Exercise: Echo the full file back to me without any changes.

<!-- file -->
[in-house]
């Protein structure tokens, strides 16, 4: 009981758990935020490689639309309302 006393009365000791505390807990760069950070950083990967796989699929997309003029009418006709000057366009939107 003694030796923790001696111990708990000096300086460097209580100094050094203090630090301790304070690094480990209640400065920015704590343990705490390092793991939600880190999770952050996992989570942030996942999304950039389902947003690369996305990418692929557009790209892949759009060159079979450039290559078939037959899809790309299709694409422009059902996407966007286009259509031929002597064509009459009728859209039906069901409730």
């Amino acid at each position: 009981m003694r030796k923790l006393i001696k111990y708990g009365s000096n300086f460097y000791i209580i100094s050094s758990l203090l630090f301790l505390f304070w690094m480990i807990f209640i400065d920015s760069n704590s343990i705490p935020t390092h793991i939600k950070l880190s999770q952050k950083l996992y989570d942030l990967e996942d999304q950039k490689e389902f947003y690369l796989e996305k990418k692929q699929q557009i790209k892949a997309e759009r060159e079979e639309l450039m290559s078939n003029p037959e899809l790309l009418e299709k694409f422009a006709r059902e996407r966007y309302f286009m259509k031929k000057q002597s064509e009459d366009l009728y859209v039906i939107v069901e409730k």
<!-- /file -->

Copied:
[in-house]
């Protein structure tokens, strides 16, 4: 009981758990935020490689639309309302 006393009365000791505390807990760069950070950083990967796989699929997309003029009418006709000057366009939107 003694030796923790001696111990708990000096300086460097209580100094050094203090630090301790304070690094480990209640400065920015704590343990705490390092793991939600880190999770952050996992989570942030996942999304950039389902947003690369996305990418692929557009790209892949759009060159079979450039290559078939037959899809790309299709694409422009059902996407966007286009259509031929002597064509009459009728859209039906069901409730």
């Amino acid at each position: 009981m003694r030796k923790l006393i001696k111990y708990g009365s000096n300086f460097y000791i209580i100094s050094s758990l203090l630090f301790l505390f304070w690094m480990i807990f209640i400065d920015s760069n704590s343990i705490p935020t390092h793991i939600k950070l880190s999770q952050k950083l996992y989570d942030l990967e996942d999304q950039k490689e389902f947003y690369l796989e996305k990418k692929q699929q557009i790209k892949a997309e759009r060159e079979e639309l450039m290559s078939n003029p037959e899809l790309l009418e299709k694409f422009a006709r059902e996407r966007y309302f286009m259509k031929k000057q002597s064509e009459d366009l009728y859209v039906i939107v069901e409730k």